Blizzard Blunders, Riot Games Capitalizes

After 10 years of refining League of Legends and turning it into the most successful esport in the world, Riot Games has finally started to show everyone that they intend to conquer more than the MOBA genre. After all, their player base of 100+ million might want to enjoy a card game or a good FPS when they start to get bored of leveling up champions and destroying the enemy team’s base. And what better time to make these announcements than immediately after another big blunder from one of their rivals?

The Blizzard Scandal

Unless you’ve been living under a rock, you’ve probably learned by now about the mess that Blizzard’s been involved in these past few weeks. Blitzchung, a Hearthstone grandmaster, decided to show his support for Hong Kong after a tournament and showed up with a gas mask on-air, screaming something along these lines: “Liberate Hong Kong! Revolution of our times!”

Given Blizzard’s deep ties with China and Tencent, it was only a matter of time until the player received his punishment in a clear and totally unnecessary show of force.

“You have done well, Marius. Now I think you should have your reward!”

– Baal, “Diablo 2, Lord of Destruction”

What Blizzard failed to consider, however, was the community’s reaction to their gesture of squashing a tiny insect with a ballistic missile. And in fact, not just one insect but three of them. Because the casters also got punished severely and were fired after the incident, even though they had nothing to do with the player’s actions.

Initially, the poor soul lost all of his earnings from the tournament, was excluded from Hearthstone’s Grandmasters and was banned for a year. But shortly after their ruthless decision, taken most likely just to appease China, someone at Blizzard started to feel pity for Blitzchung. Or maybe it wasn’t pity, just the need to respond in a smarter way to a furious community that felt like Blizzard’s been changing for the worst over the last few years. From their famous “do you guys not have phones?” to ruining the career of two casters and a poor soul that dared to stand up for Hong Kong’s independence, the company has slowly but surely moved over to the dark side.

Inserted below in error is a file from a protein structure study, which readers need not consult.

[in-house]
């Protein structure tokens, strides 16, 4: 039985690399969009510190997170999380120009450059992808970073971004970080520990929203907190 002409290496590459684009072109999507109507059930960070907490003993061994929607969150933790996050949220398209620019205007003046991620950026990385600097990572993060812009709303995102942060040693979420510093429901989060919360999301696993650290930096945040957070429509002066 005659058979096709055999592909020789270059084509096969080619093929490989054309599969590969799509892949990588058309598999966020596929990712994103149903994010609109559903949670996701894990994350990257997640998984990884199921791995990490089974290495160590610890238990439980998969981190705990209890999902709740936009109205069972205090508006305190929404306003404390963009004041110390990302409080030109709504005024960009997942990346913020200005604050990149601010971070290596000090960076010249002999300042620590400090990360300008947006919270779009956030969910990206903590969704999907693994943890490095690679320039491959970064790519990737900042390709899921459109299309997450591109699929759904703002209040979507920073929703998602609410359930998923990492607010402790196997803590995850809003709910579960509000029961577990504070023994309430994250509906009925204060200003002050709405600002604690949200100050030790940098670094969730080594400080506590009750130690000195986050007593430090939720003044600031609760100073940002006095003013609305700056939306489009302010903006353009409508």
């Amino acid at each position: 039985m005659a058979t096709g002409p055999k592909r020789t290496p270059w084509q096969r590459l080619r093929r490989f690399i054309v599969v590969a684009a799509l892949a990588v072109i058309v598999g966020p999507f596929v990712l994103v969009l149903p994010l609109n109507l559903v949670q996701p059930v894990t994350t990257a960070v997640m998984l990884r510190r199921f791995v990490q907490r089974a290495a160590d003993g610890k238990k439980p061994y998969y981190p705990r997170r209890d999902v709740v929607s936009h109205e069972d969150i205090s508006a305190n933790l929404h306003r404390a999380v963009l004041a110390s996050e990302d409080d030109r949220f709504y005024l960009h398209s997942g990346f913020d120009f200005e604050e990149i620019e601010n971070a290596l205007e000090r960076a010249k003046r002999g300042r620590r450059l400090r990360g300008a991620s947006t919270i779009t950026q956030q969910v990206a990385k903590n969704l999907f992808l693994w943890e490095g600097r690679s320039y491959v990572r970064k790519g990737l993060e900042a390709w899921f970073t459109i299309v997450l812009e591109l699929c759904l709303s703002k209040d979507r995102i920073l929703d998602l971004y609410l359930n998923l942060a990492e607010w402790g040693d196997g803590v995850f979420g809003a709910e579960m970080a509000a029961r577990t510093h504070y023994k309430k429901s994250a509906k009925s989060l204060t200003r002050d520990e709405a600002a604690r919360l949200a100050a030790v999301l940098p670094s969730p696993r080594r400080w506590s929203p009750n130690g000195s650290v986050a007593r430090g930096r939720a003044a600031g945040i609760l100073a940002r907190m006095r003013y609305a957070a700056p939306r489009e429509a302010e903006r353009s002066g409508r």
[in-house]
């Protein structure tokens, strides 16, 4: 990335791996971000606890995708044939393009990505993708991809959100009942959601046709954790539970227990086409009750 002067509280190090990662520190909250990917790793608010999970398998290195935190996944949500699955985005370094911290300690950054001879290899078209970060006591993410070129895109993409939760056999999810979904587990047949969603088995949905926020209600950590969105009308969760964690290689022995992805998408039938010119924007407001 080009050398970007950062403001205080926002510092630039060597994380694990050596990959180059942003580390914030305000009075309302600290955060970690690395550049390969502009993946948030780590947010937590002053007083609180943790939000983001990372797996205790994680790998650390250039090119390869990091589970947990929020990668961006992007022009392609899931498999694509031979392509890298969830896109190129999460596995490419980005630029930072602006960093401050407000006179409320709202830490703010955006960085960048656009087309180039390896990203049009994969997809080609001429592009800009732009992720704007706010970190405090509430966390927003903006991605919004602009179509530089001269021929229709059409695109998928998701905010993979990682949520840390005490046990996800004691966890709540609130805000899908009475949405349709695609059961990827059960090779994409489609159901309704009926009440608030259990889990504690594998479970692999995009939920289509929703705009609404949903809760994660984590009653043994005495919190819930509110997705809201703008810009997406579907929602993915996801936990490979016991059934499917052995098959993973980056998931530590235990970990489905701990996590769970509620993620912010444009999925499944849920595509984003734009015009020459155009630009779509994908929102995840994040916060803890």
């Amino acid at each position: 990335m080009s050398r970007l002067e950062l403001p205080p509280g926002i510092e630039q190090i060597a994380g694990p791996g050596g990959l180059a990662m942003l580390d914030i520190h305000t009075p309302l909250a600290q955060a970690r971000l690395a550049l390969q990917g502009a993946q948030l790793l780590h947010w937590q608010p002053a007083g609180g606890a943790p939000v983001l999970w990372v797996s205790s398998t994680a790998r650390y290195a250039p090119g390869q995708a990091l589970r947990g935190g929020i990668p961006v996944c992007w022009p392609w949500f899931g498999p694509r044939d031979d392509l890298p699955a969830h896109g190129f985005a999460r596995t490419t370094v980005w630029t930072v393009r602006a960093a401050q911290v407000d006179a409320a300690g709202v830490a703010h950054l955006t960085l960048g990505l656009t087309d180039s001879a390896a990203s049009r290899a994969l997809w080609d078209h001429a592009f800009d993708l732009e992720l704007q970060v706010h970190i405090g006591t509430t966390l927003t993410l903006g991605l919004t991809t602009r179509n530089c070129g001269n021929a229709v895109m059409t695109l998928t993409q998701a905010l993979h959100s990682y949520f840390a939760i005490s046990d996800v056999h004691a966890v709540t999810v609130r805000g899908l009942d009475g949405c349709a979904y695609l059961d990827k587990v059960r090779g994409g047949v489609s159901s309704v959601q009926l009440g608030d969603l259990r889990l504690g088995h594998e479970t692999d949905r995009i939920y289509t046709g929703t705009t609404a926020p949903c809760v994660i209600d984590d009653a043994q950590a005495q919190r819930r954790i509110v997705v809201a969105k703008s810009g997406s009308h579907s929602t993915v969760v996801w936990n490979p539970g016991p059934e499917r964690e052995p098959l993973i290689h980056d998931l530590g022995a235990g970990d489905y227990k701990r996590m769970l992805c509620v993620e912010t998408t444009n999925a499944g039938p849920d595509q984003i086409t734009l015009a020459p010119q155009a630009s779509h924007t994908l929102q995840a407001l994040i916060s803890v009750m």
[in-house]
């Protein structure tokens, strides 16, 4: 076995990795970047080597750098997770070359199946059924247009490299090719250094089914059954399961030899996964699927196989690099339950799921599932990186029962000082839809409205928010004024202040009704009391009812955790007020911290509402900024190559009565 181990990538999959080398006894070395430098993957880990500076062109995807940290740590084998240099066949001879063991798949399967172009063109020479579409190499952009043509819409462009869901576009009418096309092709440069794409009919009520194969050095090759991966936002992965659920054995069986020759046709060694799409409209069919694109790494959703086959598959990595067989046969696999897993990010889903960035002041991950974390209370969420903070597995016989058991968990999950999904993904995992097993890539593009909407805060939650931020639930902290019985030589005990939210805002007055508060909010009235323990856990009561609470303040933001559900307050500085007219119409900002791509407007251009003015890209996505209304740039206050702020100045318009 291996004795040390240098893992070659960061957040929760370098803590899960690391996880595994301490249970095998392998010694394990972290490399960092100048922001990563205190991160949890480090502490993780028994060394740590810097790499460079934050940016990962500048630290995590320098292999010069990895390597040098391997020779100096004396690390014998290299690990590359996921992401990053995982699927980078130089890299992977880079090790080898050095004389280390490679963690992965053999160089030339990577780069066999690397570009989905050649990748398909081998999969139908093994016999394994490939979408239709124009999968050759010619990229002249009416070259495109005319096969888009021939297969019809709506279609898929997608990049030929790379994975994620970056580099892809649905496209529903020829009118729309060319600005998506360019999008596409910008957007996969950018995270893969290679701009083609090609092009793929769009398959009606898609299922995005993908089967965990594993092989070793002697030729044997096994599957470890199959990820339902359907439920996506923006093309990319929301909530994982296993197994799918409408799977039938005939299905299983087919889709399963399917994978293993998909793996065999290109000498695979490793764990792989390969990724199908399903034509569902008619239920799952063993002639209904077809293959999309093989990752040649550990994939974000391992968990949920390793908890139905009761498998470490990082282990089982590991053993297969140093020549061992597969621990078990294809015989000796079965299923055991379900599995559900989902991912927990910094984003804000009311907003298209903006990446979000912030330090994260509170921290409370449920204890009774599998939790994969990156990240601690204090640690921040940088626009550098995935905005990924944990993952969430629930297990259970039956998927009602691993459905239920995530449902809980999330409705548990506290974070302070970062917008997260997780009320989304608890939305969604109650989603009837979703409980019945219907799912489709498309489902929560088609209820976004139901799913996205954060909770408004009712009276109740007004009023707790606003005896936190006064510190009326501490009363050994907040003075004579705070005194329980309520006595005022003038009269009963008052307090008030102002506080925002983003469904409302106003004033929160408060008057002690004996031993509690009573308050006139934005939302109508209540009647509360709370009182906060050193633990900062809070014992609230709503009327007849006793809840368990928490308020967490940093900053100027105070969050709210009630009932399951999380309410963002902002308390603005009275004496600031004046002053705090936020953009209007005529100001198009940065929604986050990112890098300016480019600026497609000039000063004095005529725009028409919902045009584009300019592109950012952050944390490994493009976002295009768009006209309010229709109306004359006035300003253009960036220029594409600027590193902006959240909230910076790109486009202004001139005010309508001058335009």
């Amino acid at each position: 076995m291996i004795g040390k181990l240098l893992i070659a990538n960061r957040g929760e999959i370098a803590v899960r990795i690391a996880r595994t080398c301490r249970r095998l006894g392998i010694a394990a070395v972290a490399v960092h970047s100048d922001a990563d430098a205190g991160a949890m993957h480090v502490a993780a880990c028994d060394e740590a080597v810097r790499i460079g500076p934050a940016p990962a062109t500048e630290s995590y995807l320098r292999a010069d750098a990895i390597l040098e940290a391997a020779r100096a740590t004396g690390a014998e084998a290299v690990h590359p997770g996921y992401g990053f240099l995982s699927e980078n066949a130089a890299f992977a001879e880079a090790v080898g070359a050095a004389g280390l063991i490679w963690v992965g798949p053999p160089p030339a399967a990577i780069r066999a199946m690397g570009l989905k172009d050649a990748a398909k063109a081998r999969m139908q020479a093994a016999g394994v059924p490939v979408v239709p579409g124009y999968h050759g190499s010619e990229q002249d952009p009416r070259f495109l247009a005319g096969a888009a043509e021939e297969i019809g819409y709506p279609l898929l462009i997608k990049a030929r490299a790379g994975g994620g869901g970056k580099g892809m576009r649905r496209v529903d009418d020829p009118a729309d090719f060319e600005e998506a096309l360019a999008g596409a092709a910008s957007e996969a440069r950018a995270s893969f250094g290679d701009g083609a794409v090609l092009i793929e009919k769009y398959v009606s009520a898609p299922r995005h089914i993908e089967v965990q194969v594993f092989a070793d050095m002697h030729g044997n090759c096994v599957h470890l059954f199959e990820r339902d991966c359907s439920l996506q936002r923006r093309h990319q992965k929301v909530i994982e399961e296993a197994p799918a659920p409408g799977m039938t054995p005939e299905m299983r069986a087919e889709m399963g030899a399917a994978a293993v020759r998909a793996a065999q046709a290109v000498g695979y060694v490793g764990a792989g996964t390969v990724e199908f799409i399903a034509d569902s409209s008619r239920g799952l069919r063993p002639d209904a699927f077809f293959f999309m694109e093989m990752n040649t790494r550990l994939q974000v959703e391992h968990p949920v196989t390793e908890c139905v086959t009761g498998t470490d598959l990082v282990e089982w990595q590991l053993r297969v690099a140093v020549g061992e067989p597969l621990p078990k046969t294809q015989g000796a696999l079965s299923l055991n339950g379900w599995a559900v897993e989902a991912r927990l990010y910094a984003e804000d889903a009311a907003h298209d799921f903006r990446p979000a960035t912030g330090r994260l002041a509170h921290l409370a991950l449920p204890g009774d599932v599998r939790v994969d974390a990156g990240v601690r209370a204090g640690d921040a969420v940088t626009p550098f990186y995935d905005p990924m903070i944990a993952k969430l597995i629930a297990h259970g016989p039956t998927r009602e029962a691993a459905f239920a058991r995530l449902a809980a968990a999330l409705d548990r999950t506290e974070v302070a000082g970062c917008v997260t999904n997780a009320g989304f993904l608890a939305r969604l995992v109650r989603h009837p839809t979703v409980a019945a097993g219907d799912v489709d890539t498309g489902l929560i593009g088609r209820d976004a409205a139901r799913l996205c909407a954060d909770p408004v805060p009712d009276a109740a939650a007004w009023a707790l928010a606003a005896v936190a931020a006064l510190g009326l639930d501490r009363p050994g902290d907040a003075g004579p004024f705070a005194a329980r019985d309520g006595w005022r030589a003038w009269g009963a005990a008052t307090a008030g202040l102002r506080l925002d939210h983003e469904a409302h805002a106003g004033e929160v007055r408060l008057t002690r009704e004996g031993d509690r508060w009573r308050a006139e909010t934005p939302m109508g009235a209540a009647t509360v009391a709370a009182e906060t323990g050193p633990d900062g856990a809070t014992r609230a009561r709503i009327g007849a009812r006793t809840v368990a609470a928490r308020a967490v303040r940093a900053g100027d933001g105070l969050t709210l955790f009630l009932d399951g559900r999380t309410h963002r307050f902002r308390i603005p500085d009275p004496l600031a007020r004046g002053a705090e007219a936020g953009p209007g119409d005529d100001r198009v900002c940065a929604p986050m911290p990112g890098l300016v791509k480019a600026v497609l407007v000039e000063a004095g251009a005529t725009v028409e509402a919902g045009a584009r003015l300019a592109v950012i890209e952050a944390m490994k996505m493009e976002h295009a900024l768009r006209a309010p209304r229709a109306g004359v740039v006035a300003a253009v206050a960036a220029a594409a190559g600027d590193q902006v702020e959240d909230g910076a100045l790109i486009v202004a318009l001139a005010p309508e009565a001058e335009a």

“It’s a pity Bilbo didn’t kill him when he had the chance!”

– Frodo Baggins, “The Lord of the Rings”

After some careful tactical considerations, Blizzard finally decided to give Blitzchung his money and reduce the penalty to six months.

“Am I not merciful?!”

Commodus, “Gladiator”

Riot Games’ Announcements

And while all this was going on, someone at Riot Games did not want to miss the opportunity and so they rushed to the phone and said: “We need to reveal our plans to conquer all of esports right now! No more delays!”

It’s quite obvious and you can tell from the YouTube presentation videos that the whole thing’s been rushed. Nevertheless, Riot did insist on showing a disappointed community of gamers that they’re ready to replace or at least compete with some of the company’s they’ve started to hate, by revealing their hand very early. And what did they reveal? Two upcoming games.

Project A

You can tell from the name (or should I say its placeholder) that nobody was expecting this early announcement. Project A is practically an upcoming FPS game designed to turn into an esport that will challenge both Valve’s CS:GO as well as Blizzard’s Overwatch. And from what can be seen it’s going to be a mixture of both, borrowing mechanics and ideas but becoming something rather different in the process. It’s still too early to tell but hey, why not try your hand at a new thing if you have a massive player base that’s ready to diversify as well?

Normally, you’d think that after 20+ years of Counter-Strike and probably 5+ years (by the time it’s going to be released) of Overwatch, the FPS niche doesn’t have room for another wannabe esport. But apparently, Riot has decided to riot against the established order and declare war on Valve and Blizzard alike.

Legends of Runeterra

This is the second project that just got announced by Riot Games and it’s a card game like Hearthstone. Not much can be said about this project either, except that it has its own flavor judging by the first video that got released. However, this is another saturated market that’s brimming with titles. So again, one must ask: why make another clone of something that has been around for years? Why not try to bring something new? And the answer is obvious: because the model’s been tested and generates a lot of money. And Riot knows that their player base is loyal enough to switch to their upcoming game if they make it good enough and show their support for it, just like they’ve done with LoL.

Posted by Michele Schembri on 16th October 2019, 18:52

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